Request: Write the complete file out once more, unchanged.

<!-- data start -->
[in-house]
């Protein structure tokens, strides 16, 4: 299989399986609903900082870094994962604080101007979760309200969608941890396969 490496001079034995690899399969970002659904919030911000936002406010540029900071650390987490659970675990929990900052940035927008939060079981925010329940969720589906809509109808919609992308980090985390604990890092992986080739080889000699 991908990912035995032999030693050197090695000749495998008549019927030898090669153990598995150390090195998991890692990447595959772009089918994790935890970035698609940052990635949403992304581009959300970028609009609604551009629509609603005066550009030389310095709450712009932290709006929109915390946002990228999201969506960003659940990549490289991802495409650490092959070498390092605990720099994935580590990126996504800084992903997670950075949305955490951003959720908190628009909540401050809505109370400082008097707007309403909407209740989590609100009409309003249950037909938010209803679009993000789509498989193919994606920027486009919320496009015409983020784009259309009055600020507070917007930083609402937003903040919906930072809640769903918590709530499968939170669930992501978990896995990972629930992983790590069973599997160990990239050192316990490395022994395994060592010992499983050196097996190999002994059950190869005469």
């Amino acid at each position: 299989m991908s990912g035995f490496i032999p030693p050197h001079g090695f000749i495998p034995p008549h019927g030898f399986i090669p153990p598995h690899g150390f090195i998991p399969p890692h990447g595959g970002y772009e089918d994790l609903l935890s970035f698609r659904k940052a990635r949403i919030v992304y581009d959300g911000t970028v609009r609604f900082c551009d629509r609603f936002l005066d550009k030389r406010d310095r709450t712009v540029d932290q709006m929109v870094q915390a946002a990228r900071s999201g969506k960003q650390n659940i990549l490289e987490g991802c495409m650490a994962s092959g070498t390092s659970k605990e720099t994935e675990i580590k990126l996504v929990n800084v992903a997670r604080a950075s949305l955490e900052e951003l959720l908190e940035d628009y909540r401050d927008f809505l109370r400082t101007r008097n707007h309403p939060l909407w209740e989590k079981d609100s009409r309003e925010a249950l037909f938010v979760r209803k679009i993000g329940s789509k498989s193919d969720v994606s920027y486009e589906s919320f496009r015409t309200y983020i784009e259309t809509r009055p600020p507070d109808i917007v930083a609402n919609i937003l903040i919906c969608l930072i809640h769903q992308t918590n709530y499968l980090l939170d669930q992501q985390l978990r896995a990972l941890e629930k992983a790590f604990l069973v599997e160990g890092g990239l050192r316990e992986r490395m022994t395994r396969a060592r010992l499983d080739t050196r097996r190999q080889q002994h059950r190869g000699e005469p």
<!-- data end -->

[in-house]
């Protein structure tokens, strides 16, 4: 299989399986609903900082870094994962604080101007979760309200969608941890396969 490496001079034995690899399969970002659904919030911000936002406010540029900071650390987490659970675990929990900052940035927008939060079981925010329940969720589906809509109808919609992308980090985390604990890092992986080739080889000699 991908990912035995032999030693050197090695000749495998008549019927030898090669153990598995150390090195998991890692990447595959772009089918994790935890970035698609940052990635949403992304581009959300970028609009609604551009629509609603005066550009030389310095709450712009932290709006929109915390946002990228999201969506960003659940990549490289991802495409650490092959070498390092605990720099994935580590990126996504800084992903997670950075949305955490951003959720908190628009909540401050809505109370400082008097707007309403909407209740989590609100009409309003249950037909938010209803679009993000789509498989193919994606920027486009919320496009015409983020784009259309009055600020507070917007930083609402937003903040919906930072809640769903918590709530499968939170669930992501978990896995990972629930992983790590069973599997160990990239050192316990490395022994395994060592010992499983050196097996190999002994059950190869005469």
């Amino acid at each position: 299989m991908s990912g035995f490496i032999p030693p050197h001079g090695f000749i495998p034995p008549h019927g030898f399986i090669p153990p598995h690899g150390f090195i998991p399969p890692h990447g595959g970002y772009e089918d994790l609903l935890s970035f698609r659904k940052a990635r949403i919030v992304y581009d959300g911000t970028v609009r609604f900082c551009d629509r609603f936002l005066d550009k030389r406010d310095r709450t712009v540029d932290q709006m929109v870094q915390a946002a990228r900071s999201g969506k960003q650390n659940i990549l490289e987490g991802c495409m650490a994962s092959g070498t390092s659970k605990e720099t994935e675990i580590k990126l996504v929990n800084v992903a997670r604080a950075s949305l955490e900052e951003l959720l908190e940035d628009y909540r401050d927008f809505l109370r400082t101007r008097n707007h309403p939060l909407w209740e989590k079981d609100s009409r309003e925010a249950l037909f938010v979760r209803k679009i993000g329940s789509k498989s193919d969720v994606s920027y486009e589906s919320f496009r015409t309200y983020i784009e259309t809509r009055p600020p507070d109808i917007v930083a609402n919609i937003l903040i919906c969608l930072i809640h769903q992308t918590n709530y499968l980090l939170d669930q992501q985390l978990r896995a990972l941890e629930k992983a790590f604990l069973v599997e160990g890092g990239l050192r316990e992986r490395m022994t395994r396969a060592r010992l499983d080739t050196r097996r190999q080889q002994h059950r190869g000699e005469p």